Vadym Prystaiko joined ITV News' Julie Etchingham in the studio to discuss Ukraine's counter offensive
The Ukrainian ambassador to the UK has spoken of the intense "expectations" for his country's looming counter offensive against Russia, as the western world waits for what will be a decisive moment in the war.
Vadym Prystaiko joined ITV News' Julie Etchingham in the studio to discuss what only President Zelenskyy and his generals will know - when exactly the much anticipated spring counter offensive will begin.
It could mark a turning point for Ukraine, as the top diplomat also noted the "pressure" on their soldiers to secure victory before the US election could cost them crucial support, and access to vital military equipment.
Zelenskyy has been visiting senior political figures across Europe in a bid to secure fighter jets, missiles, and powerful aid before they launch the attack.
It includes a recent trip to see Prime Minister Rishi Sunak, where the UK agreed to give Ukraine long-range, high-precision Storm Shadow missiles, and train Ukrainian pilots.
“Too much pressure, too much expectations to manage them," Mr Prystaiko said when asked about how soon the counter offensive could kick off following support from the West.
"It was painful sometimes for the government to take this decisive decision to help us, and then to get enough ammunition and everything in their stockpiles… we see now it is almost depleted.
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"If we manage to show that actually all the investments were right, and in the right people at the right time, that I hope will allow us to move another step.
"But that’s a very important moment. That’s why we are preparing and that’s why the President’s making all these trips around Europe - to get more and more support.”
However, with the US holding back on its promise of fighter jets, questions have been raised over whether the counter offensive could be successful without their help.
"I guess that sooner or later their position will change," Mr Prystaiko said.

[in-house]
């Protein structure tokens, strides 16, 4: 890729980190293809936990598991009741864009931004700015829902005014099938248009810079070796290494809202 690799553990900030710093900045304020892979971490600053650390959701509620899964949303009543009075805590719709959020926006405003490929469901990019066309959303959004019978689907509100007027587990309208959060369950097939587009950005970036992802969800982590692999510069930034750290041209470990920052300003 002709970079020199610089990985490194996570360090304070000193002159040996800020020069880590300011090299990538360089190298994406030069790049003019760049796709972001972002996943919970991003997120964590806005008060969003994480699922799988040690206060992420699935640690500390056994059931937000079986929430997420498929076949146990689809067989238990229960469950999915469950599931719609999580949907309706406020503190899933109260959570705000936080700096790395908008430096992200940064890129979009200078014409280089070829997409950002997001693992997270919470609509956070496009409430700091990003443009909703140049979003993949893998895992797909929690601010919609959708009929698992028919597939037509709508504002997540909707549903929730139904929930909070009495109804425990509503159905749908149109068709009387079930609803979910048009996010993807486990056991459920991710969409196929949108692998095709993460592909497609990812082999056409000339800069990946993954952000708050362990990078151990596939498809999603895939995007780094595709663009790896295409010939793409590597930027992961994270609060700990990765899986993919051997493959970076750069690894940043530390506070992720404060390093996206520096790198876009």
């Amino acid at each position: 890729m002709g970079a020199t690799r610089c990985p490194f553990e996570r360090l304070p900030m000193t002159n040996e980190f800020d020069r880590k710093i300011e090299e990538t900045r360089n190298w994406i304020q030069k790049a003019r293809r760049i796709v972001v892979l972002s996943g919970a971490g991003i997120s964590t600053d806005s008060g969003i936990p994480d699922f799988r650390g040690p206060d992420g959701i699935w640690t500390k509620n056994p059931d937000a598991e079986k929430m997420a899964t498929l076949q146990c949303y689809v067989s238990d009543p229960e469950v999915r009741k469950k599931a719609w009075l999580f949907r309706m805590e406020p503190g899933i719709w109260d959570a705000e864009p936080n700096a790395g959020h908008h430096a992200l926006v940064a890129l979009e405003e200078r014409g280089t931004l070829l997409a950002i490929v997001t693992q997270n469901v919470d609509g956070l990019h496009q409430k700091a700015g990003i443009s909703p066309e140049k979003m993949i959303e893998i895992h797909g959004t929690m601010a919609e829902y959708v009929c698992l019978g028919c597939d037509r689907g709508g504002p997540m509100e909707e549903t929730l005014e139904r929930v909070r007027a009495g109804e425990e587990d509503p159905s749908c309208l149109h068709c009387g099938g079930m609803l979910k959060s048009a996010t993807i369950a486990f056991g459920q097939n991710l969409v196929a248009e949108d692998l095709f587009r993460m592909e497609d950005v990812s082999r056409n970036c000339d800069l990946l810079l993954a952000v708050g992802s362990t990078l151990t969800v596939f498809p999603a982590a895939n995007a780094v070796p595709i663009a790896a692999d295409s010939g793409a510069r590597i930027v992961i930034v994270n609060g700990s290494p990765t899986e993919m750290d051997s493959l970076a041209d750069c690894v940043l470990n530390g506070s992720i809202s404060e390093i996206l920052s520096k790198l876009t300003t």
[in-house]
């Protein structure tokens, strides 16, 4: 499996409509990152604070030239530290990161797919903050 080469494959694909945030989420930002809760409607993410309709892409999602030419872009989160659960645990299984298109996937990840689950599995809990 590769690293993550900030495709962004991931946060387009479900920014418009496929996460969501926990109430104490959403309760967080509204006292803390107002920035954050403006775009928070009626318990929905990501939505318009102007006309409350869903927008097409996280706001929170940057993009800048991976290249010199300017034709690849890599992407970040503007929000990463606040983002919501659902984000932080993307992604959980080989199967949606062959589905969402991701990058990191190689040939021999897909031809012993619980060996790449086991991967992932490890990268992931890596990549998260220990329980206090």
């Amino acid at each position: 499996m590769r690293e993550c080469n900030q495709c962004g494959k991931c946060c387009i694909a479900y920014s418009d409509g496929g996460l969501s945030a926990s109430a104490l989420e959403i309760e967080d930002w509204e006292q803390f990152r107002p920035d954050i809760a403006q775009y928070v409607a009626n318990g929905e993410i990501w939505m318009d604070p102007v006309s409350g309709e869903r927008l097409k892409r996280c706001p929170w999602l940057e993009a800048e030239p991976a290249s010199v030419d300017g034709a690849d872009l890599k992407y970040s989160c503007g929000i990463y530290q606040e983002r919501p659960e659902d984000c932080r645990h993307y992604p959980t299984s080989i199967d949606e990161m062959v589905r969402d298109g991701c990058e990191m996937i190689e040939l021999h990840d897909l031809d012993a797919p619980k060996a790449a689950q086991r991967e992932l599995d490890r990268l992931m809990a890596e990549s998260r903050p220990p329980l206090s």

"We appreciate the United States is doing the most, they understand how fast and what should come.
"Sometimes they are reluctant on the geo-political reasons, they have (the) big picture in mind."
Mr Prystaiko acknowledged that whoever follows President Biden in the White House - potentially Donald Trump - may not be as supportive as their predecessor.
"One of the weaknesses of democracy is the cyclical nature, and we have the same… we have to take into account this cycle in politics," he said.
"We understand that the time might come that we won’t enjoy such a great support, that is why we have to put all the pressure right now.
"That is why we are asking our friends, ‘can you bring everything to the table? Allow us to have a decisive push this time.’"
One frustration for the Ukrainian military awaiting the fighter jets has been the renewed discussion of sanctions being put back on the table.
Sanctions are now playing "an auxiliary role," Mr Prystaiko said, though they are a "civilised in the way of waging the war".
"It's an economic war, its not just killing people," he added.
"But over this year we failed to bring the sanctions to the level when the Russians would understand, and they decided to go all in with the military campaign."
So far Ukraine has kept by its decision to not publish casualty figures from the war.
"Internally, we understand how many of us are already killed and lost," he said.
"We understand that more than 8 million are outside of the nation, so we understand the losses.
"We understand that it will be extremely difficult to fight with a nation that is 16 times bigger than us.
"But we are determined to do it and we are not going to tell Russians how painful it is - they know it is painful and we know it is painful.
"We just hope that their mothers will cherish the lives of their sons as ours."
With a harsh summer of bloodshed ahead, the world waits with baited breath to find out the fate of the counter offensive.
"I know that it can be a very terrible summer and the price is terrible," Mr Prystaiko said.
"Maybe something will finally happen with Russian society and they will understand that they are killing their brothers and sisters.
"But what we would also think is if we stop somewhere, if we don’t find enough strength, courage, and energy to break through all of this, then what will happen to us?
"What we have to do is find how we win this time, and how we rebuild," he added.
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